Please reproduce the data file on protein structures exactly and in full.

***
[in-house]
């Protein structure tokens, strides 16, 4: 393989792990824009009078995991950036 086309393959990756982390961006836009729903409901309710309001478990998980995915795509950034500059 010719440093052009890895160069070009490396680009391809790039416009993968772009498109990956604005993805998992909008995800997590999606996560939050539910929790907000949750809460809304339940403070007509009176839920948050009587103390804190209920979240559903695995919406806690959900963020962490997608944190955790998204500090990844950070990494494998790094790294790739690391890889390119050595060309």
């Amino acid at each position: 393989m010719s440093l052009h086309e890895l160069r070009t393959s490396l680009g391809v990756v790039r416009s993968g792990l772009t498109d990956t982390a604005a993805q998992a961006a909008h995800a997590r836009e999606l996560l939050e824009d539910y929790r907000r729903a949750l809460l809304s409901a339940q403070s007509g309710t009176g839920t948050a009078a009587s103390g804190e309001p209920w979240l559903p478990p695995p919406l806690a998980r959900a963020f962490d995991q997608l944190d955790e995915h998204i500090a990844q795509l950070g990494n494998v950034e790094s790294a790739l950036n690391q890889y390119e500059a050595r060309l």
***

[in-house]
């Protein structure tokens, strides 16, 4: 393989792990824009009078995991950036 086309393959990756982390961006836009729903409901309710309001478990998980995915795509950034500059 010719440093052009890895160069070009490396680009391809790039416009993968772009498109990956604005993805998992909008995800997590999606996560939050539910929790907000949750809460809304339940403070007509009176839920948050009587103390804190209920979240559903695995919406806690959900963020962490997608944190955790998204500090990844950070990494494998790094790294790739690391890889390119050595060309």
């Amino acid at each position: 393989m010719s440093l052009h086309e890895l160069r070009t393959s490396l680009g391809v990756v790039r416009s993968g792990l772009t498109d990956t982390a604005a993805q998992a961006a909008h995800a997590r836009e999606l996560l939050e824009d539910y929790r907000r729903a949750l809460l809304s409901a339940q403070s007509g309710t009176g839920t948050a009078a009587s103390g804190e309001p209920w979240l559903p478990p695995p919406l806690a998980r959900a963020f962490d995991q997608l944190d955790e995915h998204i500090a990844q795509l950070g990494n494998v950034e790094s790294a790739l950036n690391q890889y390119e500059a050595r060309l």